Olly Wehring

Not all's fair in love and (cola) war

By: Olly Wehring - 10 July 2006 11:13

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It’s pleasing to see that a little honour still exists in today’s dog-eat-dog corporate world.

PepsiCo has won well-deserved praise for its refusal to accept alleged secret information about Coca-Cola, and even told its arch-rival about the plot.

Late last week, it emerged that three people in the US - including a Coke employee - had been charged with fraud along with stealing and selling trade secrets, which included a sample of a new drink being developed by Coke. The trio tried to sell the information in deals worth US$1.5m. Coke learned of the theft and the attempted sale of the “very detailed and confidential information” from Pepsi - and alerted the FBI.

Pepsi could have taken the information and used it to gain an edge over the nearest competitor. After all, the two companies have been in fierce competition for well over a century, a battle that has become all the more intense as consumers shy away of fizzy drinks in favour of healthier beverages.

Admittedly, there may have been a degree of self-interest involved on Pepsi’s part. If Pepsi was caught either accepting the information or not reporting the approach, legal repercussions and/or bad publicity would have landed at the company’s door.

However, it was satisfying to hear that the message from Pepsi was: we play hard - but we play fair.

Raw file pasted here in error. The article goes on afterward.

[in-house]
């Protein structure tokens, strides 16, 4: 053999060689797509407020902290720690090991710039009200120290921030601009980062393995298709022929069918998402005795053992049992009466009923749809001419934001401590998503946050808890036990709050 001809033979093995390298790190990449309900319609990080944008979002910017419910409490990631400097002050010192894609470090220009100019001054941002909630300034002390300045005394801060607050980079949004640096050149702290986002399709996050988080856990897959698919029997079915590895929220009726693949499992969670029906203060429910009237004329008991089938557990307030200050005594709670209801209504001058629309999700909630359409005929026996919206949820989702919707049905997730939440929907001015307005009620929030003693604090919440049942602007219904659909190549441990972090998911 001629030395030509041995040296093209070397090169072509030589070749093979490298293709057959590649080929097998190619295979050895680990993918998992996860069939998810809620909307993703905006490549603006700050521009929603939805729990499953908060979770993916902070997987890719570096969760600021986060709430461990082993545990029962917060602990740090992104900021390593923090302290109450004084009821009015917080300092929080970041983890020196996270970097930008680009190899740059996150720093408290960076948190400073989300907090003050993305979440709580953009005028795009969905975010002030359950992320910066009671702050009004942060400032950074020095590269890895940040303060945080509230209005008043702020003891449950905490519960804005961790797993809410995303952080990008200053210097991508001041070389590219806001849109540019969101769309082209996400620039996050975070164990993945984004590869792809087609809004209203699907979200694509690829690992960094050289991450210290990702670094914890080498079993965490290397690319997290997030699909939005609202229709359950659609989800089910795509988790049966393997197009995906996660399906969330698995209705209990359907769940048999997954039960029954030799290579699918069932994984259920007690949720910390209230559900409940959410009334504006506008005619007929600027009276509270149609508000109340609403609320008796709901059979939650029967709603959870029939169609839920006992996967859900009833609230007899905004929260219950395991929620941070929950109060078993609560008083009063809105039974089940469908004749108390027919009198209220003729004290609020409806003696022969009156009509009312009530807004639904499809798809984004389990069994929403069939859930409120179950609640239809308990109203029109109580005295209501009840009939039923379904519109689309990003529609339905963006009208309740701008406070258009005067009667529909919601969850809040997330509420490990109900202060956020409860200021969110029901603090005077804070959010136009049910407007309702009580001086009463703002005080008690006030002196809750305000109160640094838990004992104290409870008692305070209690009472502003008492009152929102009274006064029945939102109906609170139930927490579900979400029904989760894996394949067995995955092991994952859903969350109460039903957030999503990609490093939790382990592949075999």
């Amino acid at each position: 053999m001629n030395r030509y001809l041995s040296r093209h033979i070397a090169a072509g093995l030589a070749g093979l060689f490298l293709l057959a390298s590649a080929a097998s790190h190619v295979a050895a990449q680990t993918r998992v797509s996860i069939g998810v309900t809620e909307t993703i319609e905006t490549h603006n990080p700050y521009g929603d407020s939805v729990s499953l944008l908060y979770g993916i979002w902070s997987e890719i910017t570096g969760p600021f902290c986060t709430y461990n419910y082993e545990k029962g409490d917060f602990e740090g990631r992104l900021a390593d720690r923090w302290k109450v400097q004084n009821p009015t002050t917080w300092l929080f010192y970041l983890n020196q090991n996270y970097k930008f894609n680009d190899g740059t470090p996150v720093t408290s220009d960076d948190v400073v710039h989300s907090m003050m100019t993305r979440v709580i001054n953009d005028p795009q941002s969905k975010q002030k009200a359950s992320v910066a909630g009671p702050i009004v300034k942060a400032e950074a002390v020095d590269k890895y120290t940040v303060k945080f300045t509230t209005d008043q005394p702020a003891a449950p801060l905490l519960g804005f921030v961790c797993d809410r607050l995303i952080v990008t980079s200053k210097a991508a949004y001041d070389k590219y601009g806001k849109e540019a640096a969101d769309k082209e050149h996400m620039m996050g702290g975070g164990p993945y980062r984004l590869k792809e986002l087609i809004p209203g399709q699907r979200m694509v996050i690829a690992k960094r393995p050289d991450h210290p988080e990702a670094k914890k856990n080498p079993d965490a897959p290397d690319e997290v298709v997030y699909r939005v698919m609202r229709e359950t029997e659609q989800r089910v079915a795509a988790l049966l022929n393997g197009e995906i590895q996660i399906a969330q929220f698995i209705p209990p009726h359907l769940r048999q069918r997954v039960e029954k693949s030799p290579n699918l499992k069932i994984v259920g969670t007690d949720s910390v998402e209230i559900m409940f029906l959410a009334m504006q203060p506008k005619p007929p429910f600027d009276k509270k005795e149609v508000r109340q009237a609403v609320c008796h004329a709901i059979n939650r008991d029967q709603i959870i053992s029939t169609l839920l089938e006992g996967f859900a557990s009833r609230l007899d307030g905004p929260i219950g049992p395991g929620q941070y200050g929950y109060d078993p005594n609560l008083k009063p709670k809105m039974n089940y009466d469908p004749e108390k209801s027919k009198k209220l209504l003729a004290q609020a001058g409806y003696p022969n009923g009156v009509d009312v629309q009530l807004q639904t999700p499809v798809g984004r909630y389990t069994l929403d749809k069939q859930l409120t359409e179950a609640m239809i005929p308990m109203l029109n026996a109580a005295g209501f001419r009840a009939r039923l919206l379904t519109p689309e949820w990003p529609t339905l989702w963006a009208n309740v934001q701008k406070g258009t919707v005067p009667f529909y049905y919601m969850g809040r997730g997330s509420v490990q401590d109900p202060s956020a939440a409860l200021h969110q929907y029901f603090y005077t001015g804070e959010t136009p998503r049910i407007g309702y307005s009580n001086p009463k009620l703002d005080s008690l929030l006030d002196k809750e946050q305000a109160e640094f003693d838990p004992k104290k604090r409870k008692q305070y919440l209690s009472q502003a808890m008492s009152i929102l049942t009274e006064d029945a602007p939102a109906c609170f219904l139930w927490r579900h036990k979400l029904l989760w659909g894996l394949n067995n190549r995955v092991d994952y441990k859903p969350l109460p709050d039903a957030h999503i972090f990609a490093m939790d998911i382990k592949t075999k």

And let us be clear - there is no end in sight to ‘The Cola Wars’.

Pepsi has been quick to take a swipe at Coke’s launch of Coca-Cola Zero in the UK, embarking on an aggressive ad campaign for Pepsi Max. The campaign’s strapline: “Max Taste, Zero Hype” leaves little doubt that the rivalry is alive and kicking.

For more on the fraud charges, click here. For more on Pepsi’s dig at Coca-Cola Zero, click here.

Comments on this blog post

A good article indeed! Perhaps the right time to recall similar incidences taken place in the past.


Sampath Iyengar, Malawi

Good article, but not the first time something like this has happened. When I was with Pepsi at World HQ in Purchase, I know first hand of a colleague of mine who contacted Coke claiming he had confidential information to sell to Coke. This was 1974, or 1975. Coke immediately called Pepsi. The trap was set for the exchange of information and money at the library in White Plains, N Y, and he was immediately arrested. Nice to know that this type of activity works both ways.


Andy Salis, United States

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